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|Material||Line Interval (mm)||Speed (mm/min)||Power (%)||Note|
|Stainless Steel||0.09mm||3000||100||It is recommended to choose a thicker stainless steel.|
|Glass||0.12mm||20000||70||Engraving is done after the material is blackened or color paper is applied to the surface|
|Ceramics||0.12mm||20000||70||The engraving is done after the color paper is applied to the surface of the material.|
|Thickness||Speed (mm/min)||Power (%)||Passes||Note|
|Plywood||12mm||100||100||1||Focal length reduced to 2 mm|
|Bamboo||8mm||200||100||1||Focal length reduced to 2 mm|
|EPE foam board||10mm||1000||40||1|
|Acrylic||2mm||400||100||1||Must be black opaque acrylic to cut.|
Pay attention to the speed and power units mentioned above, and make sure to convert them appropriately in Lightburn and LaserGRBL software.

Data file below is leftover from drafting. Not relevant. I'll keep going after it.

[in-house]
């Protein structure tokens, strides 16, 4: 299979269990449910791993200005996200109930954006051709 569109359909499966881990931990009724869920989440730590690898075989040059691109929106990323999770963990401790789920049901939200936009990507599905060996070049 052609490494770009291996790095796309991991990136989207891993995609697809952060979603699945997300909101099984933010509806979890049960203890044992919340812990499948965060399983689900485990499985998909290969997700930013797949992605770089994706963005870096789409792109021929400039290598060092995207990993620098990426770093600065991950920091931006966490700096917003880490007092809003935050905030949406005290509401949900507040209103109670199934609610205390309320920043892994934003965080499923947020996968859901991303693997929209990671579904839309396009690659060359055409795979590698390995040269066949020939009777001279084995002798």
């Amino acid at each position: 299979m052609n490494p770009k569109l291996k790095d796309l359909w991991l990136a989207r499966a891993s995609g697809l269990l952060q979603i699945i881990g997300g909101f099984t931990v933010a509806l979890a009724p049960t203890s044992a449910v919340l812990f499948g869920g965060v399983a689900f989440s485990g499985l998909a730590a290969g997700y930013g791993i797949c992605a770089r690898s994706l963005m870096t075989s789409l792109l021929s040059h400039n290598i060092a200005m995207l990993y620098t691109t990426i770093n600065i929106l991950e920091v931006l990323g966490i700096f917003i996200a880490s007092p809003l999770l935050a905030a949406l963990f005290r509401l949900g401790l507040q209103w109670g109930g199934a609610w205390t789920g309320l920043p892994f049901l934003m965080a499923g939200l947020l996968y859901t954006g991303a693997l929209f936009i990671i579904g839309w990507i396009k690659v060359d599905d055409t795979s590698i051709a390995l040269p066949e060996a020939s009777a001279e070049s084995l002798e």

If you're working with materials that have a low burning point, it's not recommended to set the cutting speed below 100mm/min, as it could potentially cause burning.
Even if you're using the same material, the results can vary based on surface treatment or color. Therefore, it's important to adjust the speed and power settings according to the specific objects you're working with. Additionally, try to optimize the focal length to achieve the smallest possible focal point.
There are certain materials that cannot be engraved or cut directly, such as glossy metal plates, transparent materials, reflective materials, and some white or translucent materials. In such cases, you'll need to darken the material with a marker before carving.